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This is a slightly weird request but I am looking for a way to write a list to file and then read it back some other time.

I have no way to remake the lists so that they are correctly formed/formatted as the example below shows.

My lists have data like the following:

is one
group :)

is another
group :)
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2 Answers 2

up vote 45 down vote accepted

If you don't need it to be human-readable/editable, the easiest solution is to just use pickle.

To write:

with open(the_filename, 'wb') as f:
    pickle.dump(my_list, f)

To read:

with open(the_filename, 'rb') as f:
    my_list = pickle.load(f)

If you do need them to be human-readable, we need more information.

If my_list is guaranteed to be a list of strings with no embedded newlines, just write them one per line:

with open(the_filename, 'w') as f:
    for s in my_list:
        f.write(s + '\n')

with open(the_filename, 'r') as f:
    my_list = [line.rstrip('\n') for line in f]

If they're Unicode strings rather than byte strings, you'll want to encode them. (Or, worse, if they're byte strings, but not necessarily in the same encoding as your system default.)

If they might have newlines, or non-printable characters, etc., you can use escaping or quoting. Python has a variety of different kinds of escaping built into the stdlib.

Let's use unicode-escape here to solve both of the above problems at once:

with open(the_filename, 'w') as f:
    for s in my_list:
        f.write((s + u'\n').encode('unicode-escape'))

with open(the_filename, 'r') as f:
    my_list = [line.decode('unicode-escape').rstrip(u'\n') for line in f]

You can also use the 3.x-style solution in 2.x, with either the codecs module or the io module:*

import io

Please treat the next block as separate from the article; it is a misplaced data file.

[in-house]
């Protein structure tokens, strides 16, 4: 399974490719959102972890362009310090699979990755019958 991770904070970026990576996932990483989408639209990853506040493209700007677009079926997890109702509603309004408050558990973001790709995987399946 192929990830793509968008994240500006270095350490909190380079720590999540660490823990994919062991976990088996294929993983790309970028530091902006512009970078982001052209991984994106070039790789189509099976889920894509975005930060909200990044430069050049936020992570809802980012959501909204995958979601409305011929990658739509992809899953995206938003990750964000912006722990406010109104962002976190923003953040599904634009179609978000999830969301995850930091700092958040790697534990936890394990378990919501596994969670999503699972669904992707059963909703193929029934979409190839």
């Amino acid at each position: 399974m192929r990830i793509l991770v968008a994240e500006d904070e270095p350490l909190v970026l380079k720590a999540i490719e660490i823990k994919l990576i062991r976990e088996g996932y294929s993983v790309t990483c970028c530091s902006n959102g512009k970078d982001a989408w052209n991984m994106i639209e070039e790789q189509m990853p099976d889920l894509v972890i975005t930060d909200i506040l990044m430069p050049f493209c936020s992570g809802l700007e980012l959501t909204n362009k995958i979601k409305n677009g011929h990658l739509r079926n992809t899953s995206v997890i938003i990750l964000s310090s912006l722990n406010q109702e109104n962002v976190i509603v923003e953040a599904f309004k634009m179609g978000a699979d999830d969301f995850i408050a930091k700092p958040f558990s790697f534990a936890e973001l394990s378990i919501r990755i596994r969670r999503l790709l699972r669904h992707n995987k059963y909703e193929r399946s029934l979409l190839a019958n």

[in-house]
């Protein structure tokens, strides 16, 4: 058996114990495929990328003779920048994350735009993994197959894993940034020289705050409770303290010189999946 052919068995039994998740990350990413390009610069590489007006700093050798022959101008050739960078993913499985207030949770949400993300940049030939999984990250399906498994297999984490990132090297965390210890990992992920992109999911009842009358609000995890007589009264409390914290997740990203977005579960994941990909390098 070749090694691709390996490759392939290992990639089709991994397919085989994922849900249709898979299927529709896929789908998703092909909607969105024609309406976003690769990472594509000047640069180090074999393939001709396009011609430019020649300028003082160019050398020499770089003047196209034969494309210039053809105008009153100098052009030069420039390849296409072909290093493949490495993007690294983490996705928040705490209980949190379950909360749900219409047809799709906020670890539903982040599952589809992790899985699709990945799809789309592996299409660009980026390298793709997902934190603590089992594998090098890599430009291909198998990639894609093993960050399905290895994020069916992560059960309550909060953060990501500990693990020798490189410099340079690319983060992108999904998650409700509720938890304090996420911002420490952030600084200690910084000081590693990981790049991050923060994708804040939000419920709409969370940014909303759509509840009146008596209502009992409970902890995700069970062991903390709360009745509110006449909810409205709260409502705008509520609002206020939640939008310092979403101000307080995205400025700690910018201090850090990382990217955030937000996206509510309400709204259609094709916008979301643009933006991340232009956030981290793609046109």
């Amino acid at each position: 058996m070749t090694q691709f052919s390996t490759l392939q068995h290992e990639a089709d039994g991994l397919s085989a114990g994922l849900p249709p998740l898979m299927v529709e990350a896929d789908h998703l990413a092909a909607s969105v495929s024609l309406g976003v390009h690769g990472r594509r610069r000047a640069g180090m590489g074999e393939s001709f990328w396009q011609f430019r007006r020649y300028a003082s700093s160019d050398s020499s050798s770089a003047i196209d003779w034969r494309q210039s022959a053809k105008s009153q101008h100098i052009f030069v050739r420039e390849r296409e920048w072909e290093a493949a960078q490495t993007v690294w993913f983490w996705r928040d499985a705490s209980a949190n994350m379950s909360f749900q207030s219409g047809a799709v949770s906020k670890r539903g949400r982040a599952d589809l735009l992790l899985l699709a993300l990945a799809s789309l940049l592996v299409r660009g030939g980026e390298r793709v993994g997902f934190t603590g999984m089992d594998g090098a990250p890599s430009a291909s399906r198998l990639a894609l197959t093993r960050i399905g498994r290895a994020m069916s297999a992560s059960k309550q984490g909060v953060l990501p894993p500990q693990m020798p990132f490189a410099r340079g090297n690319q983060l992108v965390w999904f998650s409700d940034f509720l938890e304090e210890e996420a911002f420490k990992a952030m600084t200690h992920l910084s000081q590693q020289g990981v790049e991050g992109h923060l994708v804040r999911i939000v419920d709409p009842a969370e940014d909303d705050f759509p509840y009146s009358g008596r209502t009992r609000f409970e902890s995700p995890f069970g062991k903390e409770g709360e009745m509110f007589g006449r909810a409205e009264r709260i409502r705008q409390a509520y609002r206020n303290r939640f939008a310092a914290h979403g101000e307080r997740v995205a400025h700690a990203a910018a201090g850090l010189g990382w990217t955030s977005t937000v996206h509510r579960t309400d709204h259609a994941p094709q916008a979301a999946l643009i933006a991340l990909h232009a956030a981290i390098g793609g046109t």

with io.open(the_filename, 'w', encoding='unicode-escape') as f:
    f.writelines(line + u'\n' for line in my_list)

with open(the_filename, 'r') as f:
    my_list = [line.rstrip(u'\n') for line in f]

* TOOWTDI, so which is the one obvious way? It depends… For the short version: if you need to work with Python versions before 2.6, use codecs; if not, use io.

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I like the pickle library, that's pretty sweet and works perfectly. I've already implemented it and it seems to be working okay. Thank you, I'll mark you as a green tick as soon as it lets me. –  Ryflex Jun 20 '13 at 23:20
unicode-escape... I had to open it as 'wb' because of TypeError: must be str, not bytes –  Pan.student Sep 13 '14 at 17:23
@Pan.student: You're using Python 3.x, right? In Python 2, which is what this question was asking about, str and bytes are the same type, and the difference between binary files and text files is just newline translation. In Python 3, str and unicode are the same type, and the difference between binary files and text files is that text files automatically encode and decode for you. (You can get 3.x-like behavior if 2.x if you're careful, including 3.x-style text files with io.open, but the asker wasn't doing that.) –  abarnert Sep 13 '14 at 20:02
Yes, Python 3.4. –  Pan.student Sep 14 '14 at 14:57
@Pan.student: In 3.x, you're probably better off with using open(the_filename, 'w', encoding='unicode-escape') and letting the file object take care of encoding it for you. (You can do the same in 2.x with either io.open or the codecs module, but I think explicit encoding makes it easier to see what's going on in 2.x, where the danger of mixing bytes and text is much higher.) –  abarnert Sep 15 '14 at 17:49

As long as your file has consistent formatting (i.e. line-breaks), this is easy with just basic file IO and string operations:

with open('my_file.txt', 'rU') as in_file:
    data = in_file.read().split('\n')

That will store your data file as a list of items, one per line. To then put it into a file, you would do the opposite:

with open('new_file.txt', 'w') as out_file:
    out_file.write('\n'.join(data)) # This will create a string with all of the items in data separated by new-line characters

Hopefully that fits what you're looking for.

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